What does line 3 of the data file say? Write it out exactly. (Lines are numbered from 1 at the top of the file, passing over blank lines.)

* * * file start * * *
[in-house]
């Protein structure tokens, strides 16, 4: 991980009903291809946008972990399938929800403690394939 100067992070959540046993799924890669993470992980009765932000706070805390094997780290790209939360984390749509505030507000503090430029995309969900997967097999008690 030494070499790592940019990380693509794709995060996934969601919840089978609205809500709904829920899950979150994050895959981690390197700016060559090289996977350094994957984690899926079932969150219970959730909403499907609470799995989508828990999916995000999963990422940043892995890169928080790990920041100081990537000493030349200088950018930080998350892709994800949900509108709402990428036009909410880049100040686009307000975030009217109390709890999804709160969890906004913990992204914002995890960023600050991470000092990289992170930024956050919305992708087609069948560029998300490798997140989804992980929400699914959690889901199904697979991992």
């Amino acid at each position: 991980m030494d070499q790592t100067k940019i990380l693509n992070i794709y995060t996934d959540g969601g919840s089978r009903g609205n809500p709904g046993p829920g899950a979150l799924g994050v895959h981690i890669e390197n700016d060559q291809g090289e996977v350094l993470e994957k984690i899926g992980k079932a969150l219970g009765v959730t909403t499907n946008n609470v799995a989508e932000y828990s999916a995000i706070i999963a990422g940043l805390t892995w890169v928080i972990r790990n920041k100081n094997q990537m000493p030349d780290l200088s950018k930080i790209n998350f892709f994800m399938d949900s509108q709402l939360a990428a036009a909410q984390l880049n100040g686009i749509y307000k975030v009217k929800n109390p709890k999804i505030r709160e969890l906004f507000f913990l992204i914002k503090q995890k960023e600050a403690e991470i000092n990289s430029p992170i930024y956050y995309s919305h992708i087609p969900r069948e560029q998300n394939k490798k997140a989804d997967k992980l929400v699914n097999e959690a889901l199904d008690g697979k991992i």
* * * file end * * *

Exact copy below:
């Amino acid at each position: 991980m030494d070499q790592t100067k940019i990380l693509n992070i794709y995060t996934d959540g969601g919840s089978r009903g609205n809500p709904g046993p829920g899950a979150l799924g994050v895959h981690i890669e390197n700016d060559q291809g090289e996977v350094l993470e994957k984690i899926g992980k079932a969150l219970g009765v959730t909403t499907n946008n609470v799995a989508e932000y828990s999916a995000i706070i999963a990422g940043l805390t892995w890169v928080i972990r790990n920041k100081n094997q990537m000493p030349d780290l200088s950018k930080i790209n998350f892709f994800m399938d949900s509108q709402l939360a990428a036009a909410q984390l880049n100040g686009i749509y307000k975030v009217k929800n109390p709890k999804i505030r709160e969890l906004f507000f913990l992204i914002k503090q995890k960023e600050a403690e991470i000092n990289s430029p992170i930024y956050y995309s919305h992708i087609p969900r069948e560029q998300n394939k490798k997140a989804d997967k992980l929400v699914n097999e959690a889901l199904d008690g697979k991992i």